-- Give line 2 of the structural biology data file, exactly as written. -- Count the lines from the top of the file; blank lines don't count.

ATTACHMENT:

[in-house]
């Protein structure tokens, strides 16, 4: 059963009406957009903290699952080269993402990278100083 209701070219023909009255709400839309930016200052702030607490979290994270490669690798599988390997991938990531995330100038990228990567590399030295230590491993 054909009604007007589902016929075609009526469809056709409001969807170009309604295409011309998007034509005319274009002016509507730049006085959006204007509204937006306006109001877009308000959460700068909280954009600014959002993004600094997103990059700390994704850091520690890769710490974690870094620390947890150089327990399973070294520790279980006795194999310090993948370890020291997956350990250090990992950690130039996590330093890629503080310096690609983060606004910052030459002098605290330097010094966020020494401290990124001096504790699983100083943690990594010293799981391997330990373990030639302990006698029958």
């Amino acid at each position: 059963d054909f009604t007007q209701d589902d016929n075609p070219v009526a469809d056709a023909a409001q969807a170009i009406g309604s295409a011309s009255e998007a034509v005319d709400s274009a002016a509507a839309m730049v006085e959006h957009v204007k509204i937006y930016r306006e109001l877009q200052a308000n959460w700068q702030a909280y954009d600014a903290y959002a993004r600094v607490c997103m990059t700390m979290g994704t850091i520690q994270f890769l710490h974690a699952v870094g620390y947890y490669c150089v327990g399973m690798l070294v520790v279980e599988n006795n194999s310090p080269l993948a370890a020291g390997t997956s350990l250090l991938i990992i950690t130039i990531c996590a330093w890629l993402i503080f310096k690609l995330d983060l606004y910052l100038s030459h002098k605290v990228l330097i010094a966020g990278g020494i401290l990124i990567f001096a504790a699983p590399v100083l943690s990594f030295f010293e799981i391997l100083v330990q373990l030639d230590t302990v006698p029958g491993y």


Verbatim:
């Protein structure tokens, strides 16, 4: 059963009406957009903290699952080269993402990278100083 209701070219023909009255709400839309930016200052702030607490979290994270490669690798599988390997991938990531995330100038990228990567590399030295230590491993 054909009604007007589902016929075609009526469809056709409001969807170009309604295409011309998007034509005319274009002016509507730049006085959006204007509204937006306006109001877009308000959460700068909280954009600014959002993004600094997103990059700390994704850091520690890769710490974690870094620390947890150089327990399973070294520790279980006795194999310090993948370890020291997956350990250090990992950690130039996590330093890629503080310096690609983060606004910052030459002098605290330097010094966020020494401290990124001096504790699983100083943690990594010293799981391997330990373990030639302990006698029958």